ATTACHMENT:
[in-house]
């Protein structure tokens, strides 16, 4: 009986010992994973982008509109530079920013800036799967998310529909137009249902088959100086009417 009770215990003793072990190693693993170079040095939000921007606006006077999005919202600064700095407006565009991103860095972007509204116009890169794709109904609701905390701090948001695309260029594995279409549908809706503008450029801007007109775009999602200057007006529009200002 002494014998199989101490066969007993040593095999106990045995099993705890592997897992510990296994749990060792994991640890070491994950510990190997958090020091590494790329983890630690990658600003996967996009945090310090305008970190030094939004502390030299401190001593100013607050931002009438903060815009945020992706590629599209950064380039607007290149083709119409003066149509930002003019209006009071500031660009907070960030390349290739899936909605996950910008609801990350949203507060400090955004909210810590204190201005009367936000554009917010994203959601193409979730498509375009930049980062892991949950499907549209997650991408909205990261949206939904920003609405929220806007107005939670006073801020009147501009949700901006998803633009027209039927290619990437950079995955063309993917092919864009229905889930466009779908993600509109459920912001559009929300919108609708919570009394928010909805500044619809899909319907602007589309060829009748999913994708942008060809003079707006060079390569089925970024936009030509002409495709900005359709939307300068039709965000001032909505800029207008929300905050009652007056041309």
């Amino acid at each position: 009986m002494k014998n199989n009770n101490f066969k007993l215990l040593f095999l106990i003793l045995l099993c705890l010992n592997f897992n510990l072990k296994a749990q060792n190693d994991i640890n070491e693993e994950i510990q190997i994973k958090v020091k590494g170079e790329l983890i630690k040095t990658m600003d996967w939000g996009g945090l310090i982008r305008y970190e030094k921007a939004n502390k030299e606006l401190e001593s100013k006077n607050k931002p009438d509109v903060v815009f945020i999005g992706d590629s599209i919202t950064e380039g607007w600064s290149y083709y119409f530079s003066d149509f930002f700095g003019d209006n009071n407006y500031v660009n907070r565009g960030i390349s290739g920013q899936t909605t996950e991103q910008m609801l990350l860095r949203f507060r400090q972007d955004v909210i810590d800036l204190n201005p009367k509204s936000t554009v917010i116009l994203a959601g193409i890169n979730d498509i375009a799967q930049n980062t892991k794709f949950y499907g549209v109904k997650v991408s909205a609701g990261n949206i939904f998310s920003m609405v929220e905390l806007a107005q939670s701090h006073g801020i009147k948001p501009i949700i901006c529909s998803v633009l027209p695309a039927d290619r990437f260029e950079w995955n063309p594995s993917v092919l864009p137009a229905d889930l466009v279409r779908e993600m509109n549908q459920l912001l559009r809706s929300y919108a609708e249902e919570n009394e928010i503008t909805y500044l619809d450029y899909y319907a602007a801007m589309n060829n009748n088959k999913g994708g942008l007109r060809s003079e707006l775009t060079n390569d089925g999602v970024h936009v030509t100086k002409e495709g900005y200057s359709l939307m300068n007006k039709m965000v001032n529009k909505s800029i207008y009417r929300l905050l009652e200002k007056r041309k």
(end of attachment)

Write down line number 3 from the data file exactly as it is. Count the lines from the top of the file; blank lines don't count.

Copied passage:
């Amino acid at each position: 009986m002494k014998n199989n009770n101490f066969k007993l215990l040593f095999l106990i003793l045995l099993c705890l010992n592997f897992n510990l072990k296994a749990q060792n190693d994991i640890n070491e693993e994950i510990q190997i994973k958090v020091k590494g170079e790329l983890i630690k040095t990658m600003d996967w939000g996009g945090l310090i982008r305008y970190e030094k921007a939004n502390k030299e606006l401190e001593s100013k006077n607050k931002p009438d509109v903060v815009f945020i999005g992706d590629s599209i919202t950064e380039g607007w600064s290149y083709y119409f530079s003066d149509f930002f700095g003019d209006n009071n407006y500031v660009n907070r565009g960030i390349s290739g920013q899936t909605t996950e991103q910008m609801l990350l860095r949203f507060r400090q972007d955004v909210i810590d800036l204190n201005p009367k509204s936000t554009v917010i116009l994203a959601g193409i890169n979730d498509i375009a799967q930049n980062t892991k794709f949950y499907g549209v109904k997650v991408s909205a609701g990261n949206i939904f998310s920003m609405v929220e905390l806007a107005q939670s701090h006073g801020i009147k948001p501009i949700i901006c529909s998803v633009l027209p695309a039927d290619r990437f260029e950079w995955n063309p594995s993917v092919l864009p137009a229905d889930l466009v279409r779908e993600m509109n549908q459920l912001l559009r809706s929300y919108a609708e249902e919570n009394e928010i503008t909805y500044l619809d450029y899909y319907a602007a801007m589309n060829n009748n088959k999913g994708g942008l007109r060809s003079e707006l775009t060079n390569d089925g999602v970024h936009v030509t100086k002409e495709g900005y200057s359709l939307m300068n007006k039709m965000v001032n529009k909505s800029i207008y009417r929300l905050l009652e200002k007056r041309k």